And no reenactments, which more and more seem to be creeping into biographical material on television. In a way it was like a Ken Burns documentary, with different actors assigned to do voice-over narrations for specific people, using their own words. 

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There's one thing that I have trouble understanding.  Someone touched upon Louis B. Mayer's treating Judy like some property, and not as a human being with feelings.  I saw an interview with Mickey Rooney once.  The interviewer asked him about Judy's treatment during her MGM days.  Rooney absolutely denied any mistreatment on Mayer's part, saying, "Mr. Mayer would never do anything like that.  He adored Judy."  Has anyone ever heard of anything similar to this coming from Rooney?

 

Terrence.

I also remember this interview but I can't remember when I saw it or where it came from. I thought that Mickey would tell his own story of how bad Mayer was to them but he spoke in glowing terms about him. I believe even the interviewer was taken aback by Mickey.

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To each his or her own, but Me And My Shadows got excellent reviews at the time of its first showing

 

My video tape is a "galley" from the producers and I just recall seeing several "howl worthy" mistakes. Maybe it was revised before broadcast? Maybe those who watched it didn't really care? 

Should dig out my VCR?

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And no reenactments, which more and more seem to be creeping into biographical material on television. In a way it was like a Ken Burns documentary, with different actors assigned to do voice-over narrations for specific people, using their own words. 

No, there WERE no "actor portrayed" voice-overs.  All voice-overs WERE actual recordings of the ACTUAL people speaking.  Many of the people recorded lived long past Judy's death (like Rooney), and just added what they knew or recollected.

 

I also noticed, I think, seeing a COPYWRITE date on the program of 2004.  Plus, since several biographic profiles of Garland have been done for television broadcast since her death in 1969, and many of the people she knew and/or worked with WERE still alive at the time, I imagine the producers of this "American Masters" entreat culled SEVERAL snippets of recorded reminesces from other sources made over the years.

 

 

Sepiatone

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Thanks Sepiatone....I caught this on my PBS station last night. Glad they are repeating it. It was pretty insightful, hearing others impressions of Judy's later years. 

 

When so much has been written about a movie star, (Marilyn, Katherine Hepburn, Chaplin) it's great when they focus on just one aspect of their lives and flesh out a different perspective.

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No, there WERE no "actor portrayed" voice-overs.  All voice-overs WERE actual recordings of the ACTUAL people speaking.  Many of the people recorded lived long past Judy's death (like Rooney), and just added what they knew or recollected.

 

I also noticed, I think, seeing a COPYWRITE date on the program of 2004.  Plus, since several biographic profiles of Garland have been done for television broadcast since her death in 1969, and many of the people she knew and/or worked with WERE still alive at the time, I imagine the producers of this "American Masters" entreat culled SEVERAL snippets of recorded reminesces from other sources made over the years.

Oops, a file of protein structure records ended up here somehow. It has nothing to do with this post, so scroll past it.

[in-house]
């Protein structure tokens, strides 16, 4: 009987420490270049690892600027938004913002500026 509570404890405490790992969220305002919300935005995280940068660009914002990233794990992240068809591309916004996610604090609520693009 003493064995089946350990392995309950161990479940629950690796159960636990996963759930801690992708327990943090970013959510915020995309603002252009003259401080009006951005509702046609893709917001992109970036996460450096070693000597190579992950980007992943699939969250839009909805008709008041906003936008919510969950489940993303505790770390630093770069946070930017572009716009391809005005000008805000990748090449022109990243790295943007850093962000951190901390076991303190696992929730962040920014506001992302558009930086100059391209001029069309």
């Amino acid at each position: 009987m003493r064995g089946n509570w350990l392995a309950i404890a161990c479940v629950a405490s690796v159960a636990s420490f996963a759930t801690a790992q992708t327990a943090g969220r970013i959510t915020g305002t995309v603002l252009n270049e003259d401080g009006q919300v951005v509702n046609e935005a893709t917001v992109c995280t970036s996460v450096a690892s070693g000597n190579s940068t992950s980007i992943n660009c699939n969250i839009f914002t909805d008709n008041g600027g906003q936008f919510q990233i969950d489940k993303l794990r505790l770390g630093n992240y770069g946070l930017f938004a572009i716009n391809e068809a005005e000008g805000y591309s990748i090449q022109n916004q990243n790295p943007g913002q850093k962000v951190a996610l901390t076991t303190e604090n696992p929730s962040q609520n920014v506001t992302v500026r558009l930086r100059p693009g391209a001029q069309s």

Sepiatone

Mickey Rooney, June Allyson, etc. were represented by their own voices, but actors were used for other voices like George Cukor, Joseph L. Mankiewicz and Vincente Minnelli (and of course Judy herself, whose voiceovers were done by actress Isabelle Keating). It was done in such a way as not to call attention to itself, but the credits list the names of the actors. That's why I made the Ken Burns parallel, because he does the same thing so effectively. You're right about some of the interviews being taken from other video sources, but apparently written sources were the ones the filmmakers wanted to use in some cases, so actors were used to recreate the "voices".

The documentary is (or was) available in a 2-disc edition of "Easter Parade" issued about ten years ago.

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There's one thing that I have trouble understanding.  Someone touched upon Louis B. Mayer's treating Judy like some property, and not as a human being with feelings.  I saw an interview with Mickey Rooney once.  The interviewer asked him about Judy's treatment during her MGM days.  Rooney absolutely denied any mistreatment on Mayer's part, saying, "Mr. Mayer would never do anything like that.  He adored Judy."  Has anyone ever heard of anything similar to this coming from Rooney?

 

Terrence.

Mayer was getting up these in years, and probably guessed that he wouldn't be heading up MGM that much longer. As a businessman, then, his interest in the profits Judy could generate for MGM would be short-term rather than long-term. He may have realized that his treatment of her would ultimately cause her harm, but as a hard-headed businessman, he didn't care.

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Mayer was getting up these in years, and probably guessed that he wouldn't be heading up MGM that much longer. As a businessman, then, his interest in the profits Judy could generate for MGM would be short-term rather than long-term. He may have realized that his treatment of her would ultimately cause her harm, but as a hard-headed businessman, he didn't care.

I doubt that Louis Mayer ever thought he'd not be heading MGM. From what I read he was shocked when the top brass at MGM picked Dore Shary over him. He probably planned on heading MGM till he died.

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I doubt that Louis Mayer ever thought he'd not be heading MGM. From what I read he was shocked when the top brass at MGM picked Dore Shary over him. He probably planned on heading MGM till he died.

Mayer was about 66 when Schary replaced him. 66 was about the average life span of males at that time, and it's not as if Mayer was a health and fitness nut.